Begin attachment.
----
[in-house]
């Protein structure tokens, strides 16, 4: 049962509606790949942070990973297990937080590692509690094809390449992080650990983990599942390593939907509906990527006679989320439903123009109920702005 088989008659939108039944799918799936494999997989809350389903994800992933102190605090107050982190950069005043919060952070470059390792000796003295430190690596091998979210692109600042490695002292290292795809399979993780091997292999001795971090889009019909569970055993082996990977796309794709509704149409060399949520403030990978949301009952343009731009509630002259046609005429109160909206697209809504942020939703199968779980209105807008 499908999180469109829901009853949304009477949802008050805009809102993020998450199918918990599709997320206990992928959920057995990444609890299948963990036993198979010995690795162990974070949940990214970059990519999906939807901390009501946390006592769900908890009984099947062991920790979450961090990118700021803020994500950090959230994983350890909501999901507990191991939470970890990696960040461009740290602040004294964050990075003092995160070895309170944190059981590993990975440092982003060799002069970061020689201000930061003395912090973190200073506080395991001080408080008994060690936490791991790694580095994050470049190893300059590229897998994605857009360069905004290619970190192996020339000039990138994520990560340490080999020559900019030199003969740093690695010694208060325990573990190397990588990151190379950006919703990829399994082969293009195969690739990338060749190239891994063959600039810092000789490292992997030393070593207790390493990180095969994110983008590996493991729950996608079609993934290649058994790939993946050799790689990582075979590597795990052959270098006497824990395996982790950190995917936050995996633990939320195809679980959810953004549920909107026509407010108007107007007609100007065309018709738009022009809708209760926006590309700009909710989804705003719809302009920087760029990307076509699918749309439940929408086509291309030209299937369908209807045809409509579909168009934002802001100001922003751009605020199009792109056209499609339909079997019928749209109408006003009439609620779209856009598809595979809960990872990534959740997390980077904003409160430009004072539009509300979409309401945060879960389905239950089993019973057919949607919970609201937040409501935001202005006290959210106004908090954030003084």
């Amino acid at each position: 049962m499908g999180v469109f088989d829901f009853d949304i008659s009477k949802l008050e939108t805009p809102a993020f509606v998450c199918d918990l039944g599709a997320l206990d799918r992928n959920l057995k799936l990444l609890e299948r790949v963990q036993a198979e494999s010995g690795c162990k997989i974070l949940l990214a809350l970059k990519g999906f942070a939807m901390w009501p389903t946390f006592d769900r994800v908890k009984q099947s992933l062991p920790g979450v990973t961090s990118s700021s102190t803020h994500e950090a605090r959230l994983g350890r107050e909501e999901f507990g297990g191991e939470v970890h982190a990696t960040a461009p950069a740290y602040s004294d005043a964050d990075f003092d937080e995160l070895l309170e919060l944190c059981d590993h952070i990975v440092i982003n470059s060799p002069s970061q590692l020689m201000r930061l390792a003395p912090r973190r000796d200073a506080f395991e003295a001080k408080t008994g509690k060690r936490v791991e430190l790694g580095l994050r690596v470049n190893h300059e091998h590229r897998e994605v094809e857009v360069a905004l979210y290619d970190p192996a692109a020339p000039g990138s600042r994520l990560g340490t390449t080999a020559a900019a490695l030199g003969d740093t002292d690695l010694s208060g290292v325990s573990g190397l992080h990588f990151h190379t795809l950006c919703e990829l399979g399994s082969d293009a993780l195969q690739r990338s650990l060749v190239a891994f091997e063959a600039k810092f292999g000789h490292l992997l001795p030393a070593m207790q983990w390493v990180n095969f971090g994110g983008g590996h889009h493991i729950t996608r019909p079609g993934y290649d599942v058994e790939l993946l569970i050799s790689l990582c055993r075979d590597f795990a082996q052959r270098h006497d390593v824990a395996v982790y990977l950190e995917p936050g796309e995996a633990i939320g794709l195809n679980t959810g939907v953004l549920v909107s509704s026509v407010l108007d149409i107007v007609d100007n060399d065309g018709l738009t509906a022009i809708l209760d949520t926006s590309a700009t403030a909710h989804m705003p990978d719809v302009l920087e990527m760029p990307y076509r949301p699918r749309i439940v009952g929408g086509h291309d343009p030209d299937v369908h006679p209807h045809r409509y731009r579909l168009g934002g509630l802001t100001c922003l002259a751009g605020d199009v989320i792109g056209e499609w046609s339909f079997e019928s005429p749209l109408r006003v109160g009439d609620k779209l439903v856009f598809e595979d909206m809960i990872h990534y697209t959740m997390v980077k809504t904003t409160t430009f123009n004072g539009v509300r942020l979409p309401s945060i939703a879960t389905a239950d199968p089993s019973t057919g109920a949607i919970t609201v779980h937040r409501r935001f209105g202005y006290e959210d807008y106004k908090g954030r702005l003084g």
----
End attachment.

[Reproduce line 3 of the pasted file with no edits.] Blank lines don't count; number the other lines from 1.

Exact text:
């Amino acid at each position: 049962m499908g999180v469109f088989d829901f009853d949304i008659s009477k949802l008050e939108t805009p809102a993020f509606v998450c199918d918990l039944g599709a997320l206990d799918r992928n959920l057995k799936l990444l609890e299948r790949v963990q036993a198979e494999s010995g690795c162990k997989i974070l949940l990214a809350l970059k990519g999906f942070a939807m901390w009501p389903t946390f006592d769900r994800v908890k009984q099947s992933l062991p920790g979450v990973t961090s990118s700021s102190t803020h994500e950090a605090r959230l994983g350890r107050e909501e999901f507990g297990g191991e939470v970890h982190a990696t960040a461009p950069a740290y602040s004294d005043a964050d990075f003092d937080e995160l070895l309170e919060l944190c059981d590993h952070i990975v440092i982003n470059s060799p002069s970061q590692l020689m201000r930061l390792a003395p912090r973190r000796d200073a506080f395991e003295a001080k408080t008994g509690k060690r936490v791991e430190l790694g580095l994050r690596v470049n190893h300059e091998h590229r897998e994605v094809e857009v360069a905004l979210y290619d970190p192996a692109a020339p000039g990138s600042r994520l990560g340490t390449t080999a020559a900019a490695l030199g003969d740093t002292d690695l010694s208060g290292v325990s573990g190397l992080h990588f990151h190379t795809l950006c919703e990829l399979g399994s082969d293009a993780l195969q690739r990338s650990l060749v190239a891994f091997e063959a600039k810092f292999g000789h490292l992997l001795p030393a070593m207790q983990w390493v990180n095969f971090g994110g983008g590996h889009h493991i729950t996608r019909p079609g993934y290649d599942v058994e790939l993946l569970i050799s790689l990582c055993r075979d590597f795990a082996q052959r270098h006497d390593v824990a395996v982790y990977l950190e995917p936050g796309e995996a633990i939320g794709l195809n679980t959810g939907v953004l549920v909107s509704s026509v407010l108007d149409i107007v007609d100007n060399d065309g018709l738009t509906a022009i809708l209760d949520t926006s590309a700009t403030a909710h989804m705003p990978d719809v302009l920087e990527m760029p990307y076509r949301p699918r749309i439940v009952g929408g086509h291309d343009p030209d299937v369908h006679p209807h045809r409509y731009r579909l168009g934002g509630l802001t100001c922003l002259a751009g605020d199009v989320i792109g056209e499609w046609s339909f079997e019928s005429p749209l109408r006003v109160g009439d609620k779209l439903v856009f598809e595979d909206m809960i990872h990534y697209t959740m997390v980077k809504t904003t409160t430009f123009n004072g539009v509300r942020l979409p309401s945060i939703a879960t389905a239950d199968p089993s019973t057919g109920a949607i919970t609201v779980h937040r409501r935001f209105g202005y006290e959210d807008y106004k908090g954030r702005l003084g």